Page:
Make what you will of statistics, but for an un-organized group to draw 237 delegates (according to the official list) from all over Australia for three days of intensive sermons and reviewing of achievements is no mean accomplishment. The organizers announced an attendance of about 350 which might have meant a last minute burst of interest. Either way, it was an impressive gathering with a colourful team of presenters and speakers, led by Victor Dover, Charles Bohl and Brian O’Looney – all from the cradle of New Urbanism, the USA, with a strong supporting cast of local wise men and women. The energy does not appear to have diminished.
Proportionately, NU seems to have really caught on in NZ. There were four representatives from Auckland City Council, but Waitakere City Council was really carrying the flag with 15, four of whom were councillors! Conspicuous by their low numbers was the education sector. One might have thought that good town and city making takes an even partnership between the private and public sector. Yet, only about 25% of the delegates represented local government.
Add to your toolkit or armoury
Notwithstanding some oversupply of ‘show and tells’ and being a little low on intellectual challenges, there was much that any built environment practitioner or public servant could have taken home to add to their toolkit, or even armoury. Here is a sampling from my 16 pages of notes:
- good towns, neighbourhoods, centres of any kind need careful overall urban structuring which is largely absent from more conventional planning. (Is this going to lead to more turf wars between planners and New Urban structuralists?)
- we need to shift the mindset from administering finance and development to building cities and places
- town centres are more than just re-configuring retailing, from the big box to a different kind of box -town centres can actually work without too much retail, anchored around civic and community amenities.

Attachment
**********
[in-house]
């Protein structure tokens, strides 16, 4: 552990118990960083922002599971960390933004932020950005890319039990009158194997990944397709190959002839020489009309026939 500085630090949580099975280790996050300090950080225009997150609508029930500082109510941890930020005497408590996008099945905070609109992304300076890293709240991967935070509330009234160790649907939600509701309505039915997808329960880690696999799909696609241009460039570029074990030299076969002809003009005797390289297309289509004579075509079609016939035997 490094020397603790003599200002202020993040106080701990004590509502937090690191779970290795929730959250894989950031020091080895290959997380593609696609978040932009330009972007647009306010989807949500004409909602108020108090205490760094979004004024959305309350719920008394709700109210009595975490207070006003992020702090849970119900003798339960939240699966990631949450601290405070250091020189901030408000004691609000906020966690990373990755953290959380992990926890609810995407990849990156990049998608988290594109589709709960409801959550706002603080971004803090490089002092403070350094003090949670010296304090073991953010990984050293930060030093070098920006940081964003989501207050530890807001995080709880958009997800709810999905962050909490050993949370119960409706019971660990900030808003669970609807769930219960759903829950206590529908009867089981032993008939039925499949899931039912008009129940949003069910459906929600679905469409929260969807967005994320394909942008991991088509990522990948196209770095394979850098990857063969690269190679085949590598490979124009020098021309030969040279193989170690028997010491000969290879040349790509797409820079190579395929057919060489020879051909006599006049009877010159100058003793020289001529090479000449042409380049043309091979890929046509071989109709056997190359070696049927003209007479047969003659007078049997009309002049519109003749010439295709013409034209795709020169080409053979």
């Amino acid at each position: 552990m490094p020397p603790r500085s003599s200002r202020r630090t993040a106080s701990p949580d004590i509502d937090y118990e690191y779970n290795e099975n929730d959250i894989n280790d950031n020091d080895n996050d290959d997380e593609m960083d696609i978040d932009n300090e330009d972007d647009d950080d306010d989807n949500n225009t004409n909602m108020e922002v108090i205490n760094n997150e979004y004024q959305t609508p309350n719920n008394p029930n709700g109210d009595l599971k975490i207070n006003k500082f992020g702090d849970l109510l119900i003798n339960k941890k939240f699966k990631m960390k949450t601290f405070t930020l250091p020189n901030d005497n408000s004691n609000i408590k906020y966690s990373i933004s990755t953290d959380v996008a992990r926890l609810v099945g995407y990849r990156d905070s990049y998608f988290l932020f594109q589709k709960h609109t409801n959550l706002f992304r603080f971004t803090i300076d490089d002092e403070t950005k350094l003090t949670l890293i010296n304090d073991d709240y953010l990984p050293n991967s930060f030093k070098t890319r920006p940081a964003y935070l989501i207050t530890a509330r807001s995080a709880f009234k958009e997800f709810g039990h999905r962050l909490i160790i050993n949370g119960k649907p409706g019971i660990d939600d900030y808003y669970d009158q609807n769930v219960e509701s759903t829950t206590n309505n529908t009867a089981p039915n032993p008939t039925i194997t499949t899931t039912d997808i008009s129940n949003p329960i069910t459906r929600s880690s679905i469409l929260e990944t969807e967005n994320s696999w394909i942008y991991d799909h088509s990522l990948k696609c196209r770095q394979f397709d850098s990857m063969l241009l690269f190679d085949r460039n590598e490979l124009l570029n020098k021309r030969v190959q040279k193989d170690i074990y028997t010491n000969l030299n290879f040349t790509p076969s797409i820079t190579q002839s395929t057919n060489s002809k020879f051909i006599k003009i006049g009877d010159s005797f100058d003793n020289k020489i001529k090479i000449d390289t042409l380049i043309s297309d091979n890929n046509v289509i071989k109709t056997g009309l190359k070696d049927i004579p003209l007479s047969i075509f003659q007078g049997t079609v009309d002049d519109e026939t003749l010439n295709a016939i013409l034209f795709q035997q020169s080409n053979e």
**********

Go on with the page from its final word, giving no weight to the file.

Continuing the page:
- for any town centre, a good and vital pedestrian environment is essential – whatever your understanding of ‘active fronts’ may be, space entry doors (at least) every nine metres
- built form (form codes, etc) is more important than zoning – we cherish the older places not by their zoning but built form
- high quality public realm is the catalyst – but many are still working out just what it is about
- don’t always look for site consolidation – there is a vital role that smaller blocks/properties can play
- traditional style town centres are still offering more jobs than any other models
- plan for incremental growth and change in emerging town centres
- you have to make parks really good
- take care that good urbanism does not get squeezed out by over zealous green conservation
- bear in mind that in most of our larger cities 60% of travel is local!
- rear lanes – use them!!!
- Prof. Ed Blakely brought us all down to earth with the real challenges: we must plan for climate change; the old demographic base is gone; we must think of a new housing mix and transportation; diminishing oil supplies will force change upon us if we don’t.
And here is my short wish list for next time:
- perhaps fewer guilt edge immaculately painted water front estates as examples, and more of the gritty and grotty bits of towns which need New Urbanisation just as much
- a little more brain food by way of ideas and challenges
- free registration to full time academics, students and local government councillors
- after being PowerPointed out, I almost wish for an informal OHP show with a few old fashioned slides!